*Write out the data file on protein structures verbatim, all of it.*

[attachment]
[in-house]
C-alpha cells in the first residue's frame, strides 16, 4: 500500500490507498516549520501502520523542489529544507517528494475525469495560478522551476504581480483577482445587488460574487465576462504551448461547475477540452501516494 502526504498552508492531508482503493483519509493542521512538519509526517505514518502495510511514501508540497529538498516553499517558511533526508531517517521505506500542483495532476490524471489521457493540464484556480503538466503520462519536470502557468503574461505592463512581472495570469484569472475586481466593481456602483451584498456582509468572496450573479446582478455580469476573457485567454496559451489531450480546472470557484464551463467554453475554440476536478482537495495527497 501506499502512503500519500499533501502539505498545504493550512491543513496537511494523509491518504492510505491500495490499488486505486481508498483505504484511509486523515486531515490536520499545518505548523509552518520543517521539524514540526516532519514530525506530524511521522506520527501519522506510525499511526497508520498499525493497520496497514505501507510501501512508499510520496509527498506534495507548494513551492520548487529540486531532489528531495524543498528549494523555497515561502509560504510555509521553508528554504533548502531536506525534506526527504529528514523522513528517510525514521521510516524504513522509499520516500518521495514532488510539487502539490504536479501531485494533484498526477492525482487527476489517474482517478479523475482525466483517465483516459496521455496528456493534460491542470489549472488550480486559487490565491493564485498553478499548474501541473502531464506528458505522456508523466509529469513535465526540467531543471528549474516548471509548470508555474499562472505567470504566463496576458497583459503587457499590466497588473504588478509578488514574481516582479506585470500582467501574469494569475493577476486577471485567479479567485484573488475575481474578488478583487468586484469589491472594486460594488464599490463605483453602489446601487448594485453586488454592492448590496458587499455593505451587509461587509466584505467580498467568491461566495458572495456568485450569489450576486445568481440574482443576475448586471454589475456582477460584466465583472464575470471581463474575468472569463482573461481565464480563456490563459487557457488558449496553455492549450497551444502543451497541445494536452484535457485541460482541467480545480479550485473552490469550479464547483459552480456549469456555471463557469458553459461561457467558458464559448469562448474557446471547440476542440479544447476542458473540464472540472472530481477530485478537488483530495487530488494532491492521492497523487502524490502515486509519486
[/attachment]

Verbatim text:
[in-house]
C-alpha cells in the first residue's frame, strides 16, 4: 500500500490507498516549520501502520523542489529544507517528494475525469495560478522551476504581480483577482445587488460574487465576462504551448461547475477540452501516494 502526504498552508492531508482503493483519509493542521512538519509526517505514518502495510511514501508540497529538498516553499517558511533526508531517517521505506500542483495532476490524471489521457493540464484556480503538466503520462519536470502557468503574461505592463512581472495570469484569472475586481466593481456602483451584498456582509468572496450573479446582478455580469476573457485567454496559451489531450480546472470557484464551463467554453475554440476536478482537495495527497 501506499502512503500519500499533501502539505498545504493550512491543513496537511494523509491518504492510505491500495490499488486505486481508498483505504484511509486523515486531515490536520499545518505548523509552518520543517521539524514540526516532519514530525506530524511521522506520527501519522506510525499511526497508520498499525493497520496497514505501507510501501512508499510520496509527498506534495507548494513551492520548487529540486531532489528531495524543498528549494523555497515561502509560504510555509521553508528554504533548502531536506525534506526527504529528514523522513528517510525514521521510516524504513522509499520516500518521495514532488510539487502539490504536479501531485494533484498526477492525482487527476489517474482517478479523475482525466483517465483516459496521455496528456493534460491542470489549472488550480486559487490565491493564485498553478499548474501541473502531464506528458505522456508523466509529469513535465526540467531543471528549474516548471509548470508555474499562472505567470504566463496576458497583459503587457499590466497588473504588478509578488514574481516582479506585470500582467501574469494569475493577476486577471485567479479567485484573488475575481474578488478583487468586484469589491472594486460594488464599490463605483453602489446601487448594485453586488454592492448590496458587499455593505451587509461587509466584505467580498467568491461566495458572495456568485450569489450576486445568481440574482443576475448586471454589475456582477460584466465583472464575470471581463474575468472569463482573461481565464480563456490563459487557457488558449496553455492549450497551444502543451497541445494536452484535457485541460482541467480545480479550485473552490469550479464547483459552480456549469456555471463557469458553459461561457467558458464559448469562448474557446471547440476542440479544447476542458473540464472540472472530481477530485478537488483530495487530488494532491492521492497523487502524490502515486509519486